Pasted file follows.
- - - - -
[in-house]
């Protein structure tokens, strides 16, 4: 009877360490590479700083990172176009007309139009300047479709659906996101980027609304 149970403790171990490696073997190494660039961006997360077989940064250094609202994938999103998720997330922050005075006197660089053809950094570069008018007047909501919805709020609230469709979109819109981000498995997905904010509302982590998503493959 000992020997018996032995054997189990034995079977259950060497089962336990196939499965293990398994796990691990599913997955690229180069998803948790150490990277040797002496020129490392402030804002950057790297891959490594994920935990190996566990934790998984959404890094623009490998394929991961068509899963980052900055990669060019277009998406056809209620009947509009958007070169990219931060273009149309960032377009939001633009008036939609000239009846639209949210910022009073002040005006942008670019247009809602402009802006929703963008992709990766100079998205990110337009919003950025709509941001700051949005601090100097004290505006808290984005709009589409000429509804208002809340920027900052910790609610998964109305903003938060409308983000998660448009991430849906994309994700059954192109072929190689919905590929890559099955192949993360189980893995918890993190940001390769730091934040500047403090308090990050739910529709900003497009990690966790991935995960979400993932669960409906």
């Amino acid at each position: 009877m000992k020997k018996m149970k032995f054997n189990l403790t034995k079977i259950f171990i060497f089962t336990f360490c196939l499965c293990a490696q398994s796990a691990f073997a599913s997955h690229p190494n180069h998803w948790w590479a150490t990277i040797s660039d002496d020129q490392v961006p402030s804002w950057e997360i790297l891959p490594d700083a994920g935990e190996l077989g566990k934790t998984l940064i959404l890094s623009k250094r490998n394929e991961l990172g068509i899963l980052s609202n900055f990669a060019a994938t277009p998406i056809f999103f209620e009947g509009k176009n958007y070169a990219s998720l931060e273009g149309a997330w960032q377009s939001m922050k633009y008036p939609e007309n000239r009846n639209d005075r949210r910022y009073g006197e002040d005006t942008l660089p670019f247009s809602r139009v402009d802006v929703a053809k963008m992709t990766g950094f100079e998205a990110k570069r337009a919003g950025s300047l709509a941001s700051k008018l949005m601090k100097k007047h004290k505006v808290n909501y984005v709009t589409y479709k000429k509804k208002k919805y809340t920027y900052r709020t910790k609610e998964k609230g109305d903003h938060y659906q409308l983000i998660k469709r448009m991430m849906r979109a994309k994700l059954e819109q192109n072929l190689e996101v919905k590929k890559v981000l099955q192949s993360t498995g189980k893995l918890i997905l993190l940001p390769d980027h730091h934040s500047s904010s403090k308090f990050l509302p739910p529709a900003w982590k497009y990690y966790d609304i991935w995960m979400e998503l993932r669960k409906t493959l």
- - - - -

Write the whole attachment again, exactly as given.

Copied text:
[in-house]
């Protein structure tokens, strides 16, 4: 009877360490590479700083990172176009007309139009300047479709659906996101980027609304 149970403790171990490696073997190494660039961006997360077989940064250094609202994938999103998720997330922050005075006197660089053809950094570069008018007047909501919805709020609230469709979109819109981000498995997905904010509302982590998503493959 000992020997018996032995054997189990034995079977259950060497089962336990196939499965293990398994796990691990599913997955690229180069998803948790150490990277040797002496020129490392402030804002950057790297891959490594994920935990190996566990934790998984959404890094623009490998394929991961068509899963980052900055990669060019277009998406056809209620009947509009958007070169990219931060273009149309960032377009939001633009008036939609000239009846639209949210910022009073002040005006942008670019247009809602402009802006929703963008992709990766100079998205990110337009919003950025709509941001700051949005601090100097004290505006808290984005709009589409000429509804208002809340920027900052910790609610998964109305903003938060409308983000998660448009991430849906994309994700059954192109072929190689919905590929890559099955192949993360189980893995918890993190940001390769730091934040500047403090308090990050739910529709900003497009990690966790991935995960979400993932669960409906």
């Amino acid at each position: 009877m000992k020997k018996m149970k032995f054997n189990l403790t034995k079977i259950f171990i060497f089962t336990f360490c196939l499965c293990a490696q398994s796990a691990f073997a599913s997955h690229p190494n180069h998803w948790w590479a150490t990277i040797s660039d002496d020129q490392v961006p402030s804002w950057e997360i790297l891959p490594d700083a994920g935990e190996l077989g566990k934790t998984l940064i959404l890094s623009k250094r490998n394929e991961l990172g068509i899963l980052s609202n900055f990669a060019a994938t277009p998406i056809f999103f209620e009947g509009k176009n958007y070169a990219s998720l931060e273009g149309a997330w960032q377009s939001m922050k633009y008036p939609e007309n000239r009846n639209d005075r949210r910022y009073g006197e002040d005006t942008l660089p670019f247009s809602r139009v402009d802006v929703a053809k963008m992709t990766g950094f100079e998205a990110k570069r337009a919003g950025s300047l709509a941001s700051k008018l949005m601090k100097k007047h004290k505006v808290n909501y984005v709009t589409y479709k000429k509804k208002k919805y809340t920027y900052r709020t910790k609610e998964k609230g109305d903003h938060y659906q409308l983000i998660k469709r448009m991430m849906r979109a994309k994700l059954e819109q192109n072929l190689e996101v919905k590929k890559v981000l099955q192949s993360t498995g189980k893995l918890i997905l993190l940001p390769d980027h730091h934040s500047s904010s403090k308090f990050l509302p739910p529709a900003w982590k497009y990690y966790d609304i991935w995960m979400e998503l993932r669960k409906t493959l």